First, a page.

UPDATE #names
SET Suffix = CASE 
/* take care of 2 letter suffixes */
WHEN  RIGHT(RTRIM(full_name), 2) IN ('jr', 'sr', 'ii', 'md', 'iv') 
     AND SUBSTRING(REVERSE(full_name), 3, 1) IN (' ', ',', '.') 
THEN  RIGHT(full_name, 2) 
/* take care of 3 letter suffixes */
WHEN  RIGHT(RTRIM(full_name), 3) IN ('iii', 'jr.', 'sr.') 
     AND SUBSTRING(REVERSE(LTRIM(RTRIM(full_name))), 4, 1) IN (' ', ',', '.') 
THEN  RIGHT(full_name, 3) 
/* take care of 4 letter suffixes */
WHEN  RIGHT(RTRIM(full_name), 4) = 'm.d.' 
    AND SUBSTRING(REVERSE(full_name), 5, 1) IN (' ', ',', '.') 
THEN  RIGHT(full_name, 4) 
/* if none of the above statements got the suffix, then the name
  does not have a suffix. If so, leave suffix as null. 
 */
ELSE   NULL
END 

Now, you've taken care of all suffixes except for the case when a person has a double suffix. Looking at my data, the only time I can expect a double suffix is when a person happens to be a medical doctor. Therefore, let's check and see if any of the M.D.s have additional suffixes. Again, the CASE statement helps us catch all possible suffixes:

UPDATE #names
SET Suffix = CASE 
  WHEN full_name LIKE '%m.d.%' AND 
/* check for a dual suffix of 'jr' */
     full_name LIKE '%jr%' THEN 'Jr., ' + Suffix 
  WHEN full_name LIKE '%m.d.%' AND 
/* check for a dual suffix of 'sr' */
     full_name LIKE '%sr%' THEN 'Sr., ' + Suffix 
  WHEN full_name LIKE '%m.d.%' AND  
/* check for a dual suffix of 'III' */
     full_name LIKE '%iii%' THEN 'III, ' + Suffix 
  WHEN full_name LIKE '%m.d.%' AND 
/* check for a dual suffix of 'IV' */
     full_name LIKE '%iv%'  THEN 'IV, ' + Suffix  
  ELSE Suffix  
  END 

Now take a look at the suffix column along with the name and see how we did:

SELECT full_name, suffix FROM #names

Results:

Full_name

suffix

Jane M. Smith

NULL

L Brian Brown

NULL

Gerhard J. Volzkoff, Jr., M.D.

Jr., M.D.

John J. Walters, Sr.

Sr.

James P. McPherson III

III

L. M Kim

NULL

Richard B. Johnson, IV

IV

Karen Hornsby

NULL

Bill Stanford JR

JR

I B. Prufen

NULL

Erika L Grey

NULL

J. B. Edwards

NULL


Things are going well in the suffix department, so let's move on to the first names. As mentioned earlier, some first names consist of a single letter— a first initial that might be followed by a period. Let's populate the first_name column with such names. To do so, simply check the second character of the full_name: If it is blank or a period, the first name is one character long:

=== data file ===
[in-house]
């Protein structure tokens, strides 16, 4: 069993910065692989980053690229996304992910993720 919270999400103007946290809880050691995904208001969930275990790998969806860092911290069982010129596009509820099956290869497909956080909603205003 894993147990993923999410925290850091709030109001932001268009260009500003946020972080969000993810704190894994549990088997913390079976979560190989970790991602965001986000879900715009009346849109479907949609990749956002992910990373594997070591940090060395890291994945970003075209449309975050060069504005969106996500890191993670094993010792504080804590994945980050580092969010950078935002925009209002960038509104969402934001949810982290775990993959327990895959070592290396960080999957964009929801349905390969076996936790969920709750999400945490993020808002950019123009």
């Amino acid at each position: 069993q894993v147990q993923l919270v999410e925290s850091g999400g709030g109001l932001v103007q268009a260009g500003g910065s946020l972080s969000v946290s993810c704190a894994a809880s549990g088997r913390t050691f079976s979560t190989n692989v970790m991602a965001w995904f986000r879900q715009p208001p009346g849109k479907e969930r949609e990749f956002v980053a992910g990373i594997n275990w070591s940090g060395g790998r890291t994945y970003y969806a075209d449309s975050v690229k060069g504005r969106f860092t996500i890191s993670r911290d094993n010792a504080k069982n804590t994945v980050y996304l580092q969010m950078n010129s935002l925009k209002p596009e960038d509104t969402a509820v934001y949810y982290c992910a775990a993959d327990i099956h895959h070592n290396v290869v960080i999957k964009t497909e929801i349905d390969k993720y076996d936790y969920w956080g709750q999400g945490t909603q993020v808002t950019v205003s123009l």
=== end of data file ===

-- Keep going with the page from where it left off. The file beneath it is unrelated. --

UPDATE #names
SET First_name = CASE 
WHEN  CHARINDEX('.', full_name) = 2 
THEN  SUBSTRING(full_name, 1, (CHARINDEX('.', full_name)-1)) 

WHEN  CHARINDEX(' ', full_name) = 2 
THEN  SUBSTRING(full_name, 1, (CHARINDEX(' ', full_name)-1))  
END

Finding the rest of the first names is easy. Simply grab the portion of the full name before the first space. Ensure that you update only the first_name columns that are NULL, and that the second character is not a space or period:

UPDATE #names
SET First_name = SUBSTRING (full_name, 1, (CHARINDEX(' ', full_name) - 1)) 
WHERE first_name IS NULL 
AND 
SUBSTRING(full_name, 2, 1) NOT IN ('.', ' ')

Now that we're done with the easy parts, let's move on to something more involved. Middle names are somewhat more difficult because they're not on the extreme left or extreme right. Therefore, we need to work with all possible variations of first names, suffixes, and delimiters used in the name.

The middle name dilemma can be resolved if we put a little thought into it. There are several different combinations that can occur, as shown in the following table:

First name

Middle name

Format of the full name

Initial with a period

Initial with a period

'%.%.%'

Initial without a period

Initial without a period

'% % %'

Initial with a period

Initial without a period

'%.% %'

Initial without a period

Initial with a period

'% %.%'

Name

Initial with a period

'% %.%'

Name

Initial without a period

'% % %'

Initial with a period

Name

'%.% %'

Initial without a period

Name

'% % %'

Name

Name

'% % %'


So there are really four combinations of periods and spaces to check for. Because names with periods are also delimited with spaces, it really boils down to three cases, as shown in the following query:

UPDATE #names
SET Middle_name = CASE 
WHEN  full_name NOT LIKE '%.%.%' 
    AND CHARINDEX('.', full_name) <> 0 
    AND CHARINDEX(' ', full_name) <> 0 
    AND CHARINDEX('.', full_name) > CHARINDEX(' ', full_name)  
THEN  SUBSTRING(full_name, (CHARINDEX(' ', full_name) + 1),  
    ((CHARINDEX('.', full_name) - CHARINDEX(' ', full_name)-1)))